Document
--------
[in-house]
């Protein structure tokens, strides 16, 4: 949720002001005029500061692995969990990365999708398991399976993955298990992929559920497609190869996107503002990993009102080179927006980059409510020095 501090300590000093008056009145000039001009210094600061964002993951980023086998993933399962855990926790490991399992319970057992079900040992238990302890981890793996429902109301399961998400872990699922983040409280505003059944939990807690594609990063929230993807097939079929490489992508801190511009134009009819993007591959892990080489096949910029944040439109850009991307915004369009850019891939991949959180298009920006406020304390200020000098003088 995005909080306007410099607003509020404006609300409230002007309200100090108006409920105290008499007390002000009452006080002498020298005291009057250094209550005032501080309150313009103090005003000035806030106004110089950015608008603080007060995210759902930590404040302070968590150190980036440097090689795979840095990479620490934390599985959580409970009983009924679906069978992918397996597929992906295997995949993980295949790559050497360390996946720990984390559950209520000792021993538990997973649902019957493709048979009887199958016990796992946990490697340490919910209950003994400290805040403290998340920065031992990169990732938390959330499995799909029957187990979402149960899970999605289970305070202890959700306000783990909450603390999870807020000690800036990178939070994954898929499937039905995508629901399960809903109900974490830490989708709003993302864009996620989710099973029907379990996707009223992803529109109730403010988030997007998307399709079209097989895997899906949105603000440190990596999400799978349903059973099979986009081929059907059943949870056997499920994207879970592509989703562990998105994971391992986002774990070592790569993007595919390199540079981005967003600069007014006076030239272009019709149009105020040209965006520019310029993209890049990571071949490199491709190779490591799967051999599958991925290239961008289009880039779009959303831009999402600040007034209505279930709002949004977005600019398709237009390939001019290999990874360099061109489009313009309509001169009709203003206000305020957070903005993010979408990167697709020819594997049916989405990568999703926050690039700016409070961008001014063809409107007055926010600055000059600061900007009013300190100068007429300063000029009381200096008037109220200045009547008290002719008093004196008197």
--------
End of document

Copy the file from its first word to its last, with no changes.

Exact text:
[in-house]
């Protein structure tokens, strides 16, 4: 949720002001005029500061692995969990990365999708398991399976993955298990992929559920497609190869996107503002990993009102080179927006980059409510020095 501090300590000093008056009145000039001009210094600061964002993951980023086998993933399962855990926790490991399992319970057992079900040992238990302890981890793996429902109301399961998400872990699922983040409280505003059944939990807690594609990063929230993807097939079929490489992508801190511009134009009819993007591959892990080489096949910029944040439109850009991307915004369009850019891939991949959180298009920006406020304390200020000098003088 995005909080306007410099607003509020404006609300409230002007309200100090108006409920105290008499007390002000009452006080002498020298005291009057250094209550005032501080309150313009103090005003000035806030106004110089950015608008603080007060995210759902930590404040302070968590150190980036440097090689795979840095990479620490934390599985959580409970009983009924679906069978992918397996597929992906295997995949993980295949790559050497360390996946720990984390559950209520000792021993538990997973649902019957493709048979009887199958016990796992946990490697340490919910209950003994400290805040403290998340920065031992990169990732938390959330499995799909029957187990979402149960899970999605289970305070202890959700306000783990909450603390999870807020000690800036990178939070994954898929499937039905995508629901399960809903109900974490830490989708709003993302864009996620989710099973029907379990996707009223992803529109109730403010988030997007998307399709079209097989895997899906949105603000440190990596999400799978349903059973099979986009081929059907059943949870056997499920994207879970592509989703562990998105994971391992986002774990070592790569993007595919390199540079981005967003600069007014006076030239272009019709149009105020040209965006520019310029993209890049990571071949490199491709190779490591799967051999599958991925290239961008289009880039779009959303831009999402600040007034209505279930709002949004977005600019398709237009390939001019290999990874360099061109489009313009309509001169009709203003206000305020957070903005993010979408990167697709020819594997049916989405990568999703926050690039700016409070961008001014063809409107007055926010600055000059600061900007009013300190100068007429300063000029009381200096008037109220200045009547008290002719008093004196008197």